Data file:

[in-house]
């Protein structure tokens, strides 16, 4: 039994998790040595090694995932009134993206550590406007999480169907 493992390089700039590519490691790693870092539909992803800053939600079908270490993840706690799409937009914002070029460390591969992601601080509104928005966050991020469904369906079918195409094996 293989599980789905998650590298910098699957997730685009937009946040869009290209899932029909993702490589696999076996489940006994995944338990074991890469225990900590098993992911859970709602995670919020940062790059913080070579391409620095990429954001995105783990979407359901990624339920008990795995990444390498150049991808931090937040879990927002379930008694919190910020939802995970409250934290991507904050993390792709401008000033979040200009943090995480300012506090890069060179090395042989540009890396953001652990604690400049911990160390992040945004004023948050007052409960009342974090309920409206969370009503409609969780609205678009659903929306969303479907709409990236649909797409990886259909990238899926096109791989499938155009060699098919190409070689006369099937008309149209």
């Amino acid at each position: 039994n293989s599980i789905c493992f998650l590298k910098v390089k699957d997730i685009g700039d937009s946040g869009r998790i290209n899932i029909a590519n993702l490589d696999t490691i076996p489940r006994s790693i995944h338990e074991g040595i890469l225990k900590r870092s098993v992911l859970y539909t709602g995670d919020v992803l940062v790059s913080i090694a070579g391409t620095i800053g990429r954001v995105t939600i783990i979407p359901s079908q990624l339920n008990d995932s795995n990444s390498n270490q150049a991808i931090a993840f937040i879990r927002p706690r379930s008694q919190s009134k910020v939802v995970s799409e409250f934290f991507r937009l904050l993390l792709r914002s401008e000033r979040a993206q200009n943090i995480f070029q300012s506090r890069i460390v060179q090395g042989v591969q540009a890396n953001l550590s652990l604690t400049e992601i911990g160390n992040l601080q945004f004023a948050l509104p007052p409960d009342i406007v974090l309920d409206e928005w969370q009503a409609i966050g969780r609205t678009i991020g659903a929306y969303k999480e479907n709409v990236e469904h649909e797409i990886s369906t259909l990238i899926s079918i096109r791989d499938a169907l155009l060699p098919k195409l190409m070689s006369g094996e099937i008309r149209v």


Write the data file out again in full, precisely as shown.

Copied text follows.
[in-house]
């Protein structure tokens, strides 16, 4: 039994998790040595090694995932009134993206550590406007999480169907 493992390089700039590519490691790693870092539909992803800053939600079908270490993840706690799409937009914002070029460390591969992601601080509104928005966050991020469904369906079918195409094996 293989599980789905998650590298910098699957997730685009937009946040869009290209899932029909993702490589696999076996489940006994995944338990074991890469225990900590098993992911859970709602995670919020940062790059913080070579391409620095990429954001995105783990979407359901990624339920008990795995990444390498150049991808931090937040879990927002379930008694919190910020939802995970409250934290991507904050993390792709401008000033979040200009943090995480300012506090890069060179090395042989540009890396953001652990604690400049911990160390992040945004004023948050007052409960009342974090309920409206969370009503409609969780609205678009659903929306969303479907709409990236649909797409990886259909990238899926096109791989499938155009060699098919190409070689006369099937008309149209």
């Amino acid at each position: 039994n293989s599980i789905c493992f998650l590298k910098v390089k699957d997730i685009g700039d937009s946040g869009r998790i290209n899932i029909a590519n993702l490589d696999t490691i076996p489940r006994s790693i995944h338990e074991g040595i890469l225990k900590r870092s098993v992911l859970y539909t709602g995670d919020v992803l940062v790059s913080i090694a070579g391409t620095i800053g990429r954001v995105t939600i783990i979407p359901s079908q990624l339920n008990d995932s795995n990444s390498n270490q150049a991808i931090a993840f937040i879990r927002p706690r379930s008694q919190s009134k910020v939802v995970s799409e409250f934290f991507r937009l904050l993390l792709r914002s401008e000033r979040a993206q200009n943090i995480f070029q300012s506090r890069i460390v060179q090395g042989v591969q540009a890396n953001l550590s652990l604690t400049e992601i911990g160390n992040l601080q945004f004023a948050l509104p007052p409960d009342i406007v974090l309920d409206e928005w969370q009503a409609i966050g969780r609205t678009i991020g659903a929306y969303k999480e479907n709409v990236e469904h649909e797409i990886s369906t259909l990238i899926s079918i096109r791989d499938a169907l155009l060699p098919k195409l190409m070689s006369g094996e099937i008309r149209v």